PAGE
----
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When I lived in Morocco I purchased small clay tajines to bring home and I've been cooking in them ever since; several years. Mostly on convection ovens, and once on a flat surface stove. I've just bought a house with a flat surface electric stove and this first time I've used the tajine here, the stove is smoking and smells really strong of plastic burning! My husband had just cleaned the stove (with chemicals) which I was claiming HAD to be the reason, but really? Burning plastic smell? Any ideas here??

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    Have you given the stove a good hot bake since it had been cleaned? It's possible that petrochemicals can give a burning plastic smell (as plastic is petroleum based) – Joe Mar 4 '16 at 0:05
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    So, you keep saying "on"... are you doing this in the oven or on the cooktop? – Catija Mar 4 '16 at 0:23
  • Was this new stove top induction? – Mien Mar 5 '16 at 22:03
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You're not using the induction stove-top properly. Induction cooking works by inducting a magnetic field in the cooking vessel. Practically this means that a cooking vessel must be made of, or contain, a ferromagnetic metal such as cast iron or some stainless steels. If you want to use a ceramic or glass cooking disk then you should use a ferromagnetic interface disk (essentially an iron plate) which functions as a conventional hotplate.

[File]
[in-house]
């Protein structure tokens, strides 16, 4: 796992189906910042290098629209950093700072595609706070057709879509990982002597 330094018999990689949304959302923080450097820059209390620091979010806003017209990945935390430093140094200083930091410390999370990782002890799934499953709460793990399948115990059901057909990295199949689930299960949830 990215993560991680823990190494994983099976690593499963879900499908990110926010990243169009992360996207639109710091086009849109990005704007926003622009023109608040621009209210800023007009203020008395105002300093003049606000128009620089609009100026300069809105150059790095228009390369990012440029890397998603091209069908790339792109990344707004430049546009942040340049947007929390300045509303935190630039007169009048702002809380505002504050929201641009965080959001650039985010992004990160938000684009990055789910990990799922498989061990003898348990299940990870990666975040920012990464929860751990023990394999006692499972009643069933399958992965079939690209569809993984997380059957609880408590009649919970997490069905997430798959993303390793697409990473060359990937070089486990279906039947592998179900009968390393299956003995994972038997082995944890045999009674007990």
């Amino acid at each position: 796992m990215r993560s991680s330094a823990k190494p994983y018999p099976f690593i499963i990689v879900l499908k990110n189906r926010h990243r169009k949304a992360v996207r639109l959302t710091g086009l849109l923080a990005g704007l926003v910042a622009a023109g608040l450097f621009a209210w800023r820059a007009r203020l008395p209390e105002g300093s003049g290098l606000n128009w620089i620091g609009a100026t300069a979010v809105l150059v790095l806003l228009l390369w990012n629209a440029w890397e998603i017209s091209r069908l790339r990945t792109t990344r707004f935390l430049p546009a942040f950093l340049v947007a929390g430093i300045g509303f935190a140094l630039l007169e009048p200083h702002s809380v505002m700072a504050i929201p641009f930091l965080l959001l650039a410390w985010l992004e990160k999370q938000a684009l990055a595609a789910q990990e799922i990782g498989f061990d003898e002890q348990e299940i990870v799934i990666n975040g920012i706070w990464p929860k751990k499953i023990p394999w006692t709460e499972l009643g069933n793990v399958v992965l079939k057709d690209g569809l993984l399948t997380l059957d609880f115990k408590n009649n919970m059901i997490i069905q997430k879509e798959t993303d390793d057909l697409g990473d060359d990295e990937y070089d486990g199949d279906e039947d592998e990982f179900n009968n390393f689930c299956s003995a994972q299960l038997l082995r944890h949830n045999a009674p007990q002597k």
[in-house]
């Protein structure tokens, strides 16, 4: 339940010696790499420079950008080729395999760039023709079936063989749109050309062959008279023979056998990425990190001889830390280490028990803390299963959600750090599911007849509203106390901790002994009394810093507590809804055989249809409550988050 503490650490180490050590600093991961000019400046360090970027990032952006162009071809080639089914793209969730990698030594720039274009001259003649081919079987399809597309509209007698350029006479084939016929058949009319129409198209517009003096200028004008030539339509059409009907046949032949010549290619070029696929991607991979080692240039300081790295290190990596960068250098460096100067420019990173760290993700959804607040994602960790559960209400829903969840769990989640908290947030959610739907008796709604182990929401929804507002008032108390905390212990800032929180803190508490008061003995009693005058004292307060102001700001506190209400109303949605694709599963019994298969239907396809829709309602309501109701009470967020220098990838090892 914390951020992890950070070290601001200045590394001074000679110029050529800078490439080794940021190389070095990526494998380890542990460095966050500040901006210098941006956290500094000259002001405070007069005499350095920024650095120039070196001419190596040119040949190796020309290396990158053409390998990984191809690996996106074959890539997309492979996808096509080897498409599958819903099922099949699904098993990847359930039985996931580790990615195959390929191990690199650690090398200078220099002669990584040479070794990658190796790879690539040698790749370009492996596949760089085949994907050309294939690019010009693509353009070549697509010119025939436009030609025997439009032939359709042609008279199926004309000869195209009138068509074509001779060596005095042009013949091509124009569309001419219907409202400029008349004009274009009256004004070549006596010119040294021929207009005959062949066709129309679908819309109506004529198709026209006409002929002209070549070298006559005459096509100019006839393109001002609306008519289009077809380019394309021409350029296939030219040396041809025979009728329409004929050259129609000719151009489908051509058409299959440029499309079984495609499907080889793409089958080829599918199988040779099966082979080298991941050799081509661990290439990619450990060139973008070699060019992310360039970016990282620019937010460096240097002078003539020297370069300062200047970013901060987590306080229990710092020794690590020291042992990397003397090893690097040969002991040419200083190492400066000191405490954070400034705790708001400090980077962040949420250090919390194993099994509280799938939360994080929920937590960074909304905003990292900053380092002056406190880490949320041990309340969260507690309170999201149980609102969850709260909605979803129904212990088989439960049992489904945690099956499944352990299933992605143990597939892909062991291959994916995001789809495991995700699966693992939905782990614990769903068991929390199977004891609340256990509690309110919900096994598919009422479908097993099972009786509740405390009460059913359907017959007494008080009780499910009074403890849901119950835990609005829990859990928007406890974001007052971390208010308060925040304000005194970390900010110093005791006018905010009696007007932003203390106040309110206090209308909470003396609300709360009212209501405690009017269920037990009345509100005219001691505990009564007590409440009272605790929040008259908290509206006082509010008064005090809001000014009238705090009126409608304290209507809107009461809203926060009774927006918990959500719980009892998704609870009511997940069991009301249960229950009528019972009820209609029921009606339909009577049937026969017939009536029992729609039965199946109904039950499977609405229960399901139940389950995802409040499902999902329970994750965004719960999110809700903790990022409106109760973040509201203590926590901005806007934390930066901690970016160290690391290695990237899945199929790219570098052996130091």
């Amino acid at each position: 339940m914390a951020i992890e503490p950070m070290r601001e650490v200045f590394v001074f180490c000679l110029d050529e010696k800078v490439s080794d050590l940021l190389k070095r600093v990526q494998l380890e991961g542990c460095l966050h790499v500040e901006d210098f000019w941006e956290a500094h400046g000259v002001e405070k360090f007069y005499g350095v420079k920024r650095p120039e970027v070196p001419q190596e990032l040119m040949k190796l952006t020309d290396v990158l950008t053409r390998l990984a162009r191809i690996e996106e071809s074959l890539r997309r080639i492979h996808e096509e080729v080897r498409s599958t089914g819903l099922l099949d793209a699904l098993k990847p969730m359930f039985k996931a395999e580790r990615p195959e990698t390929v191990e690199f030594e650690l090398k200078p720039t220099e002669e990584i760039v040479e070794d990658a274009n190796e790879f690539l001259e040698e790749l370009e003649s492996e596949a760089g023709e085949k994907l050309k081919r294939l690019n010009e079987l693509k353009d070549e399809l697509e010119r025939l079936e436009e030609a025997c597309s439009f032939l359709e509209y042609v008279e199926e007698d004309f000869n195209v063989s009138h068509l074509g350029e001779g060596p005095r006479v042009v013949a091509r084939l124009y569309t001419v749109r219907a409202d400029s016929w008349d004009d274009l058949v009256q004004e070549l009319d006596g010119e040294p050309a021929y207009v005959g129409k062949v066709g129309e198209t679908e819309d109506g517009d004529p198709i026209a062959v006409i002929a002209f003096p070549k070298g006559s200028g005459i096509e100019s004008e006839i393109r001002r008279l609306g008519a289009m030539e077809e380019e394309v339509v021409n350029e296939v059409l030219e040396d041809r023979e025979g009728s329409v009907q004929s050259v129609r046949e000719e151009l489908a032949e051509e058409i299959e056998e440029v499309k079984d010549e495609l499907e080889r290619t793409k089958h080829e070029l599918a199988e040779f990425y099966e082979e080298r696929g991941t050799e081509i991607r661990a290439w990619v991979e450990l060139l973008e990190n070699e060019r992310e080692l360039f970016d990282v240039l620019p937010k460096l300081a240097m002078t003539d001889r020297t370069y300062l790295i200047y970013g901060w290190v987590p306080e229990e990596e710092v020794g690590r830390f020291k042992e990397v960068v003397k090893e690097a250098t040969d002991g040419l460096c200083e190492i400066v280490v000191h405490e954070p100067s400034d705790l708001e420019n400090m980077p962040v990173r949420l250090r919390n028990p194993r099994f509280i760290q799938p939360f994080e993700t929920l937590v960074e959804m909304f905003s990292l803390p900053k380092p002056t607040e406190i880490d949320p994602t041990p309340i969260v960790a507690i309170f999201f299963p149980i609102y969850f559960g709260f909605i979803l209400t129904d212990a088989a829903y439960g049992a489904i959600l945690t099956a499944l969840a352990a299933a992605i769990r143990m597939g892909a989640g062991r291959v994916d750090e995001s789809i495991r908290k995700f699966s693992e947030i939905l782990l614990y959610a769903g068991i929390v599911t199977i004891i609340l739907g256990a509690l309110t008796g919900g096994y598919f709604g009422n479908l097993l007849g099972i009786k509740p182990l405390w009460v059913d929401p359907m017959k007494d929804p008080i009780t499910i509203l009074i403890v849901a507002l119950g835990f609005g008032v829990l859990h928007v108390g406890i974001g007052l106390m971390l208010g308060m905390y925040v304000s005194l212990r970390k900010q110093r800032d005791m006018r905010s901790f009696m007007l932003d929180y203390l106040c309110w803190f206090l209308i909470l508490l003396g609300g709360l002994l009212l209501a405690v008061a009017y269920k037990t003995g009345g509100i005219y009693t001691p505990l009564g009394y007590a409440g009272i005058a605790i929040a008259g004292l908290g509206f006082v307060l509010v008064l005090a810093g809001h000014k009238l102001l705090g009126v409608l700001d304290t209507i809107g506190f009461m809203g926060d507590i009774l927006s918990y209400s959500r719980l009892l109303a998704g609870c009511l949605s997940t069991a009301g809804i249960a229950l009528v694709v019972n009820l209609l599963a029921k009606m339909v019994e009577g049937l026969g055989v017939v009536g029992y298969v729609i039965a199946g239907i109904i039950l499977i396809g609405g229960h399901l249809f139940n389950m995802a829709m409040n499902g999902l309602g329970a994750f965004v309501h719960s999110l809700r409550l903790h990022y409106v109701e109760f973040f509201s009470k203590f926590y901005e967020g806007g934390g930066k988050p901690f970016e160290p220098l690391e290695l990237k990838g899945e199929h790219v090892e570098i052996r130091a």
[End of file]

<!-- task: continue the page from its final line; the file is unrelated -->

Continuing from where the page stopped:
See page 17 of the pdf file for an Electrolux range which describes the cookware type to use. Basically you want a magnet to be able to stick to the cookware.

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    why do you think that the stove is induction? Not only doesn't the OP say anything about induction, the fact alone that it heated to smoke speaks against such an assumption. – rumtscho Mar 4 '16 at 1:55
  • I assume that a "flat surface electric stove" is an induction stove top. – MaxW Mar 4 '16 at 2:00
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    That's a very improbable assumption for at least three reasons. 1) Statistics: noninduction flattop electric stoves are more common than induction ones, 2) people who have induction tend to know that and say it, and 3) as said above, an induction stove wouldn't have heated a clay tagine. – rumtscho Mar 4 '16 at 2:03
  • @rumtscho : actually, it's possible if the glaze had iron in it, it might start heating up. Iron is often in red & brown glazes. – Joe Mar 4 '16 at 2:50
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    If I'm right, the induction stoves recognize when enough magnetic material is on the stove, and will not work with miniscule amount of iron. Small enough pan, and the stove won't do anything. – diynevala Mar 4 '16 at 6:08

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